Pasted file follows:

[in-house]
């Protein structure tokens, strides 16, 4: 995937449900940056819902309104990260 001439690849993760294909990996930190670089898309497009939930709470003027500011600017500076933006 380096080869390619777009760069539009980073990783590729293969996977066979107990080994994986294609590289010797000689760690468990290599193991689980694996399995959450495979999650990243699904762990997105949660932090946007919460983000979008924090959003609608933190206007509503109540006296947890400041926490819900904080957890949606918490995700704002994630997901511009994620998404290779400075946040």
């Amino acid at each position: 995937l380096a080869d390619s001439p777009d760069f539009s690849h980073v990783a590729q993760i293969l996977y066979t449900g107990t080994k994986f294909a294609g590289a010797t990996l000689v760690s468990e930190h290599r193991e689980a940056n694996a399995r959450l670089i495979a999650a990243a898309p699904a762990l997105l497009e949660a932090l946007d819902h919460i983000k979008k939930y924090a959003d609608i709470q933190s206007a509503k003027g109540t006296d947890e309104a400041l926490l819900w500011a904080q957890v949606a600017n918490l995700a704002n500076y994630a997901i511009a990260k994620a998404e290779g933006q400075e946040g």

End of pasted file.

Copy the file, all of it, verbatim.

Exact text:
[in-house]
């Protein structure tokens, strides 16, 4: 995937449900940056819902309104990260 001439690849993760294909990996930190670089898309497009939930709470003027500011600017500076933006 380096080869390619777009760069539009980073990783590729293969996977066979107990080994994986294609590289010797000689760690468990290599193991689980694996399995959450495979999650990243699904762990997105949660932090946007919460983000979008924090959003609608933190206007509503109540006296947890400041926490819900904080957890949606918490995700704002994630997901511009994620998404290779400075946040």
């Amino acid at each position: 995937l380096a080869d390619s001439p777009d760069f539009s690849h980073v990783a590729q993760i293969l996977y066979t449900g107990t080994k994986f294909a294609g590289a010797t990996l000689v760690s468990e930190h290599r193991e689980a940056n694996a399995r959450l670089i495979a999650a990243a898309p699904a762990l997105l497009e949660a932090l946007d819902h919460i983000k979008k939930y924090a959003d609608i709470q933190s206007a509503k003027g109540t006296d947890e309104a400041l926490l819900w500011a904080q957890v949606a600017n918490l995700a704002n500076y994630a997901i511009a990260k994620a998404e290779g933006q400075e946040g």